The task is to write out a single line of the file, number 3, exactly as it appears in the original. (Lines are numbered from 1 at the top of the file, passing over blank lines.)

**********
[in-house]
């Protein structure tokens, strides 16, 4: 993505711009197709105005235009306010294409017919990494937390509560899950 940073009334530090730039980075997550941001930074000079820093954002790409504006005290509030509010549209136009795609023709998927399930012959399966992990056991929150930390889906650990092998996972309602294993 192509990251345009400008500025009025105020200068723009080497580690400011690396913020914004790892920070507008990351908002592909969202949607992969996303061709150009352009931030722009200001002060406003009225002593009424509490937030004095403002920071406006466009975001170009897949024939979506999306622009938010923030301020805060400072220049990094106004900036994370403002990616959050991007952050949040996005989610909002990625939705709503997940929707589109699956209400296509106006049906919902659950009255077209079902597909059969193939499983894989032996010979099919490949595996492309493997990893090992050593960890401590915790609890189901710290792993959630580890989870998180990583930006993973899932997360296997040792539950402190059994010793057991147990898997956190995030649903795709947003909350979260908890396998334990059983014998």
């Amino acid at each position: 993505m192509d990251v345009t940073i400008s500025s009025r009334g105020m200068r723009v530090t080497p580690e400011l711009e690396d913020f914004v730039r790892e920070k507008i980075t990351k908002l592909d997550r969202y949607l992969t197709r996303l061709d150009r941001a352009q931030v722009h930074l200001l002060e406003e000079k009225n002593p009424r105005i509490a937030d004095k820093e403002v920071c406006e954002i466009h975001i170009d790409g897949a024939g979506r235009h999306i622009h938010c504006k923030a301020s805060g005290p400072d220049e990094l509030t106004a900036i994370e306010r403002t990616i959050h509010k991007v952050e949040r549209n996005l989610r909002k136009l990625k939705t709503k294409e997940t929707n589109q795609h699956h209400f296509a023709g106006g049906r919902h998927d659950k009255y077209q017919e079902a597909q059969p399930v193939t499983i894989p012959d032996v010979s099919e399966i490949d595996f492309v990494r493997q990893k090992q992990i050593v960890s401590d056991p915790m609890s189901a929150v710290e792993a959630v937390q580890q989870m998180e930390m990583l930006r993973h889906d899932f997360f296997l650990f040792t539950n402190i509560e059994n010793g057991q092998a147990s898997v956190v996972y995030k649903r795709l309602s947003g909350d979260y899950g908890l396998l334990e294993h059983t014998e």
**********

């Amino acid at each position: 993505m192509d990251v345009t940073i400008s500025s009025r009334g105020m200068r723009v530090t080497p580690e400011l711009e690396d913020f914004v730039r790892e920070k507008i980075t990351k908002l592909d997550r969202y949607l992969t197709r996303l061709d150009r941001a352009q931030v722009h930074l200001l002060e406003e000079k009225n002593p009424r105005i509490a937030d004095k820093e403002v920071c406006e954002i466009h975001i170009d790409g897949a024939g979506r235009h999306i622009h938010c504006k923030a301020s805060g005290p400072d220049e990094l509030t106004a900036i994370e306010r403002t990616i959050h509010k991007v952050e949040r549209n996005l989610r909002k136009l990625k939705t709503k294409e997940t929707n589109q795609h699956h209400f296509a023709g106006g049906r919902h998927d659950k009255y077209q017919e079902a597909q059969p399930v193939t499983i894989p012959d032996v010979s099919e399966i490949d595996f492309v990494r493997q990893k090992q992990i050593v960890s401590d056991p915790m609890s189901a929150v710290e792993a959630v937390q580890q989870m998180e930390m990583l930006r993973h889906d899932f997360f296997l650990f040792t539950n402190i509560e059994n010793g057991q092998a147990s898997v956190v996972y995030k649903r795709l309602s947003g909350d979260y899950g908890l396998l334990e294993h059983t014998e």